Where are All of the American Composers?

Augusta Read Thomas with composer and OSU Professor Emeritus Donald Harris before a performance of Ms. Thomas' work 'Jubilee' by the New Albany Symphony in 2012.(Photo: Boyce Lancaster)
Augusta Read Thomas with composer and OSU Professor Emeritus Donald Harris before a performance of Ms. Thomas' work 'Jubilee' by the New Albany Symphony in 2012.(Photo: Boyce Lancaster)

Most of us can name a fair number of American composers – Aaron Copland, George Gershwin, Leonard Bernstein, John Williams.  All have written great music which has become part of the musical landscape.  

How about these composers?  

Nico Muhly, Amy Wurtz, Michael Daugherty, Augusta Read Thomas and Joan Tower?  Possibly not so familiar.That will change, if writer and music critic Lawrence A. Johnson has anything to say about it.

The American Music Project is ”a nonprofit foundation that supports performances of existing works of American classical music, while also commissioning new works from American composers.”  The first commission is being written, even as you read this.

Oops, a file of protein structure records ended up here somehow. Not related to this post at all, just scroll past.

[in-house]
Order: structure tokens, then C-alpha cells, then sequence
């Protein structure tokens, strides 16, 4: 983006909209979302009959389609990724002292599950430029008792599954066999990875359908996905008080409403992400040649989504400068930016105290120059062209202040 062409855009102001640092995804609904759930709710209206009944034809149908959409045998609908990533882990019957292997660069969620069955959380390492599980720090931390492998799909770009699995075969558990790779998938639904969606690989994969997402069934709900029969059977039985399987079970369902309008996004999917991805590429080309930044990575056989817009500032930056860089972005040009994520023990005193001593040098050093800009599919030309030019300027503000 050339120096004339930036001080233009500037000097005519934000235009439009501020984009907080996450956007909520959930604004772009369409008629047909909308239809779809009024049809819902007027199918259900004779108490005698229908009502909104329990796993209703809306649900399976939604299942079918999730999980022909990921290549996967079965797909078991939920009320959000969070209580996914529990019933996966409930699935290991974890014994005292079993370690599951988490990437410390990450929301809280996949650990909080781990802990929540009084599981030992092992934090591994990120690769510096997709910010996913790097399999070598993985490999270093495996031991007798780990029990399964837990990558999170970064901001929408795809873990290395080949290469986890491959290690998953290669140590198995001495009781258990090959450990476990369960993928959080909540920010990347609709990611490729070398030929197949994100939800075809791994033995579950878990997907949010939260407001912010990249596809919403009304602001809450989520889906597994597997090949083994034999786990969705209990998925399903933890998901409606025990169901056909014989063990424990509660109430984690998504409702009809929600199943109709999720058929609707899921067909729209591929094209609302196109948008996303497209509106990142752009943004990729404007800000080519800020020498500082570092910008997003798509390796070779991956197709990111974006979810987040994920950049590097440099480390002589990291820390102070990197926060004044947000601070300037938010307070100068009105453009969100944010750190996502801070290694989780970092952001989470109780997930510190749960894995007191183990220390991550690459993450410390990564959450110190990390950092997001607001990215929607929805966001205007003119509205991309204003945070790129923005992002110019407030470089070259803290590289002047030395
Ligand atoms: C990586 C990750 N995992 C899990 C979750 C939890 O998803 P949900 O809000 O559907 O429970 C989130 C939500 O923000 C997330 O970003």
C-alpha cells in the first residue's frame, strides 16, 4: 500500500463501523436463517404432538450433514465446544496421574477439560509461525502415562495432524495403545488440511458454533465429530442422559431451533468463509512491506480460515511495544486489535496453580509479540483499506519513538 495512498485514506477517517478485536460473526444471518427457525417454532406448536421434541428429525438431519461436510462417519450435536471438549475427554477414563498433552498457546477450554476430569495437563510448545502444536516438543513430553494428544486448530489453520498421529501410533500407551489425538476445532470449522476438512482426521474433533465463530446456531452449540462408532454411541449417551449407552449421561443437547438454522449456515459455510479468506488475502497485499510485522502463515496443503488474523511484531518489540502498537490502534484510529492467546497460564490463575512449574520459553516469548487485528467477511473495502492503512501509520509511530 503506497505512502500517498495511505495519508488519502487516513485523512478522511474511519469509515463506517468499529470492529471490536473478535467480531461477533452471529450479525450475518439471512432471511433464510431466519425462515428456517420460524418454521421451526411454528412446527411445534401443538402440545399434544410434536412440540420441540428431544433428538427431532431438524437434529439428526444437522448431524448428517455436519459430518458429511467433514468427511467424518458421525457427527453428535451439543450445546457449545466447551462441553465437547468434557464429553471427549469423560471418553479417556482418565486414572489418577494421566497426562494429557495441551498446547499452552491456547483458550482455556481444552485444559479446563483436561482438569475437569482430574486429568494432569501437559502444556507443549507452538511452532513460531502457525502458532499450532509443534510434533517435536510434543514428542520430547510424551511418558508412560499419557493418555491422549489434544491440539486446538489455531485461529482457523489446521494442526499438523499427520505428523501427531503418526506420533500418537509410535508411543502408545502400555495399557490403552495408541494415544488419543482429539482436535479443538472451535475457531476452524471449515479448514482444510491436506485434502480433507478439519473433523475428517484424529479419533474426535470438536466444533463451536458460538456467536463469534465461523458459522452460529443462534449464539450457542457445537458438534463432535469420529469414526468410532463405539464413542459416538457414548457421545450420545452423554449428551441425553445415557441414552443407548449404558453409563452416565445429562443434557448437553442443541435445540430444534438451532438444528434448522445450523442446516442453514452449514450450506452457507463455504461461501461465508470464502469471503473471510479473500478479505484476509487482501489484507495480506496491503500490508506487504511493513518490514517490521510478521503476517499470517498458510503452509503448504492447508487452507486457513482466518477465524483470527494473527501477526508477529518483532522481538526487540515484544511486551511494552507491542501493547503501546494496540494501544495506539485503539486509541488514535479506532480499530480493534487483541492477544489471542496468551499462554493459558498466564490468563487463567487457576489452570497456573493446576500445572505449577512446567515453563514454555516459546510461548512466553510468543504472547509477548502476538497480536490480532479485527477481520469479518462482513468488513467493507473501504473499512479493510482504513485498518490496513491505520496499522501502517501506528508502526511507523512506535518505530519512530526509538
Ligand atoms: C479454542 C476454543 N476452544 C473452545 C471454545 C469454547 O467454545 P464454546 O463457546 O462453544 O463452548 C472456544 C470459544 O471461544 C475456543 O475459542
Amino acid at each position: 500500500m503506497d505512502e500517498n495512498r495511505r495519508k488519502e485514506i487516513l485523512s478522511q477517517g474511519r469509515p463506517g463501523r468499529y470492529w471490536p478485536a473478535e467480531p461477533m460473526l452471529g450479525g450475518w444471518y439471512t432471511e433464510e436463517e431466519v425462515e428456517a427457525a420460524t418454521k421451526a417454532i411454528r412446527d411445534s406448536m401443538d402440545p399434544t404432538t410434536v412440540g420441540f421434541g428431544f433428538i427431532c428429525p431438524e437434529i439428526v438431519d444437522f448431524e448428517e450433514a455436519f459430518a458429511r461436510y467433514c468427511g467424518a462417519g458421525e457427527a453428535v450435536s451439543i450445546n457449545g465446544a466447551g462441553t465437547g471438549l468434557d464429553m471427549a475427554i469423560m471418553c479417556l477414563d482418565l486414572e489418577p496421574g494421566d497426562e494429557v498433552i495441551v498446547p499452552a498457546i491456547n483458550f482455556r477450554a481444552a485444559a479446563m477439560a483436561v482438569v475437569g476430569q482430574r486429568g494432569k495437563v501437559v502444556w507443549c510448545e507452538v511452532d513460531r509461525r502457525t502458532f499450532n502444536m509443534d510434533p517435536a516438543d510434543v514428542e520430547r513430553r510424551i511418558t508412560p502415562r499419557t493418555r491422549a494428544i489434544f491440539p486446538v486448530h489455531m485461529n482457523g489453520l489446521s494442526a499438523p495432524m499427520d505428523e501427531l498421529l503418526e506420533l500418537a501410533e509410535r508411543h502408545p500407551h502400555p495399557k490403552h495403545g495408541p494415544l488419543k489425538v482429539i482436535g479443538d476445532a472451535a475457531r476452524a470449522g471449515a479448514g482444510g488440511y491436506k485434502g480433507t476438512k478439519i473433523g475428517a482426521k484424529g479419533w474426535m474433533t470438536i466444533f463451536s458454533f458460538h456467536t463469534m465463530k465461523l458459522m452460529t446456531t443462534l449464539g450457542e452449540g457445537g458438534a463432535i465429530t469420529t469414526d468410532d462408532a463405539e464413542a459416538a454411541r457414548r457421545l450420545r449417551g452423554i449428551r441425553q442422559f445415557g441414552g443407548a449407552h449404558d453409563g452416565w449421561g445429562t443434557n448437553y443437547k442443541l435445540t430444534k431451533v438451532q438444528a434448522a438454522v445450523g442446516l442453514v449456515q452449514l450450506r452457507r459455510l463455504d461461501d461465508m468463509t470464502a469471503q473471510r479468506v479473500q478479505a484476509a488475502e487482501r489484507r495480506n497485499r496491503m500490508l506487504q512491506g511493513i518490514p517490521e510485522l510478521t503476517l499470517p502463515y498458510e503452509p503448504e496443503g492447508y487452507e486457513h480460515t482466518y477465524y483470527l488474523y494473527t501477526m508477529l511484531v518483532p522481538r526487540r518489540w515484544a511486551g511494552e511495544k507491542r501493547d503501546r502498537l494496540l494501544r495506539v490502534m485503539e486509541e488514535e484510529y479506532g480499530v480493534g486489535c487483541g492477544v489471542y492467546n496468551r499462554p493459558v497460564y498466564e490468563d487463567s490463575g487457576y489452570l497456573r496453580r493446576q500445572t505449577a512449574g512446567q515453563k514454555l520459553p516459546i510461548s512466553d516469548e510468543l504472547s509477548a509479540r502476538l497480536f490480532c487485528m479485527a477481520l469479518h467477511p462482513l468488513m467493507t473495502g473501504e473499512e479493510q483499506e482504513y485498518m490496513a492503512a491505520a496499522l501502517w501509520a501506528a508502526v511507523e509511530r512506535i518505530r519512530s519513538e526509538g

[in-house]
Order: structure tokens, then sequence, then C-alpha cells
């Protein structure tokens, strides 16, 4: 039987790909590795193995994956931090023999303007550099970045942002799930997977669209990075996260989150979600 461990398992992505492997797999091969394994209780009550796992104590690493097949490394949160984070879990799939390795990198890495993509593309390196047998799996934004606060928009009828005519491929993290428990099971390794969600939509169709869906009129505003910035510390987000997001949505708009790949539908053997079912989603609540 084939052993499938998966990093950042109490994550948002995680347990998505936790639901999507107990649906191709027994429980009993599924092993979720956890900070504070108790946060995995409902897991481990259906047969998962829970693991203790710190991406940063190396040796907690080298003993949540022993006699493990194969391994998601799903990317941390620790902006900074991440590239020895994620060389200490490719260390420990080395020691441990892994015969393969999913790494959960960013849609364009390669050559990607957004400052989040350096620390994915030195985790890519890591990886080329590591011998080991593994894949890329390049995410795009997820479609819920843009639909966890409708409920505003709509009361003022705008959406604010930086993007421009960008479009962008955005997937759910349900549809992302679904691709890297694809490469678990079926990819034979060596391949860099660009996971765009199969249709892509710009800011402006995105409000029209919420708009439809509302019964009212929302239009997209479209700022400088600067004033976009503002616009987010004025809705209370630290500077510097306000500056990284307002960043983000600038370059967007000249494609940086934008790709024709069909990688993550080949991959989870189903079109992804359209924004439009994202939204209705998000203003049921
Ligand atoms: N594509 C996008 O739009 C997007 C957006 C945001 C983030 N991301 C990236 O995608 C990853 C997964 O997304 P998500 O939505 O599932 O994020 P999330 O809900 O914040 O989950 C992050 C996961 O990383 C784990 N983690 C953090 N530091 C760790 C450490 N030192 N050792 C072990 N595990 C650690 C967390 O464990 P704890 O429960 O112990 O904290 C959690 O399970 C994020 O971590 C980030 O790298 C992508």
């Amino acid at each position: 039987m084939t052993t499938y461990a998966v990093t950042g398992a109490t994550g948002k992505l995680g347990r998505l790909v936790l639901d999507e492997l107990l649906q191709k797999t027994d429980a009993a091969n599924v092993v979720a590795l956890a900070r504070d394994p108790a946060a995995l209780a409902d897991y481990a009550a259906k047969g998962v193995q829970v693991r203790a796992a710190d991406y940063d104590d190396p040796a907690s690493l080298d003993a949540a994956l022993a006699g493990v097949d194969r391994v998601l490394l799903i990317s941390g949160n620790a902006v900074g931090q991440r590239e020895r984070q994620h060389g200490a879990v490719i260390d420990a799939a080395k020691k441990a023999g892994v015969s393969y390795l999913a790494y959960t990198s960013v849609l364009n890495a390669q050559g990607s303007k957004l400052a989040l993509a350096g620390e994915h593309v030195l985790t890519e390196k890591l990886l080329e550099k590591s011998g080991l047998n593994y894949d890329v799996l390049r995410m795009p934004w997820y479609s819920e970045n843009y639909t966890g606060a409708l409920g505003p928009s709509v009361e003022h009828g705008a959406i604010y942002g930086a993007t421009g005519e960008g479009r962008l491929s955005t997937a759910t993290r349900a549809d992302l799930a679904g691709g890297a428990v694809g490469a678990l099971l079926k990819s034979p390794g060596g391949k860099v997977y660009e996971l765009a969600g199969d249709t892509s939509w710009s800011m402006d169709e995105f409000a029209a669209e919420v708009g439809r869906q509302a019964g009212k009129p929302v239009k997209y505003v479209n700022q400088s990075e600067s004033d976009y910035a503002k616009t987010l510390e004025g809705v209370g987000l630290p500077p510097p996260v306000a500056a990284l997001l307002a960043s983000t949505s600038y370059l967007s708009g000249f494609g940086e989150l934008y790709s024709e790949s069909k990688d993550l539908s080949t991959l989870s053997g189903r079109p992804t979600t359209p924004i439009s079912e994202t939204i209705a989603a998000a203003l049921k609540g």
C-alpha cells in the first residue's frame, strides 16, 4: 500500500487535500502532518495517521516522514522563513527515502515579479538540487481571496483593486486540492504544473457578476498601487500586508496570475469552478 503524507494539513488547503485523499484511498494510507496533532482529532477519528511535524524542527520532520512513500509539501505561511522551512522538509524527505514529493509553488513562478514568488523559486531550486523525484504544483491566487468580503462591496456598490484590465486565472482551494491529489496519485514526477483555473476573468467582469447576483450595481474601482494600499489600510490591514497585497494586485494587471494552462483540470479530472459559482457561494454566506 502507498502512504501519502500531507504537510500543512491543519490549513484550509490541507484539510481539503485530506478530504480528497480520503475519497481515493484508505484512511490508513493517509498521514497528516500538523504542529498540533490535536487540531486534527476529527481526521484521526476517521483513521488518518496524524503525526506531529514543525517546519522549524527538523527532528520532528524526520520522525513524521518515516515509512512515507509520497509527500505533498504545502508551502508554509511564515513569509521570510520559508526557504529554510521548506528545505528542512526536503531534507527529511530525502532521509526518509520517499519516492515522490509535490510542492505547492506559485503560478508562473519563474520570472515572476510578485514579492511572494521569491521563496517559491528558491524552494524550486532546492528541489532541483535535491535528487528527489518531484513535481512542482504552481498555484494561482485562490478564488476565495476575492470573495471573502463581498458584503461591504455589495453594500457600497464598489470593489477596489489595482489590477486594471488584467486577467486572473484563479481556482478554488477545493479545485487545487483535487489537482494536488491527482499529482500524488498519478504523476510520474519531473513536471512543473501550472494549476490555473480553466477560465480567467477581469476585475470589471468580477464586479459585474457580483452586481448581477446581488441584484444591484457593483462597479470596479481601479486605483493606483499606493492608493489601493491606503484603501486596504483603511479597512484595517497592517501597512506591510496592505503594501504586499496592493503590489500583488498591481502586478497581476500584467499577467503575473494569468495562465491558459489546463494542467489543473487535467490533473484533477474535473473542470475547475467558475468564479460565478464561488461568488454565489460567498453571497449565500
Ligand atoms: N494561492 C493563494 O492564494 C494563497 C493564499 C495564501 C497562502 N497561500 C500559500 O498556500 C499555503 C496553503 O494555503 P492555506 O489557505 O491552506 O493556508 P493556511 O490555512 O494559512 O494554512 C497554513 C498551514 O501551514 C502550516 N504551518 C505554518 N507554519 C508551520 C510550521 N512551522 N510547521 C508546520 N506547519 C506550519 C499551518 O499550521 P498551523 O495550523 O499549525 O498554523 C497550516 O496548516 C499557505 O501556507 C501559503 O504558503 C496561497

Amy A. Wurtz, a California-born composer, is putting the finishing touches on her Piano Quintet, which will receive it’s World Premiere in Chicago on October 5. The pianist/composer will perform with the Chicago Q Ensemble.

Not only is the American Music Project commissioning music from American composers, the organization is also supporting performances of existing works by composers such as David Diamond.

Walter Piston

and Irving Fine

Some of their more recent grants have enabled audiences to hear music by Carlisle Floyd and Marvin David Levy.

Classical 101 listeners have an opportunity to hear music by American composers each Saturday evening at 6pm.  Jennifer Hambrick hosts a wide-ranging hour of music on The American Sound. Virgil Thomson, Scott Joplin, Don Gillis, Gordon Goodwin, and Judith Lang Zaimont are just some of the composers Jennifer brings you way each weekend.

There’s a lot of great American music out there and Classical 101 will help you find it!

Read Lawrence A. Johnson launches American Music Project

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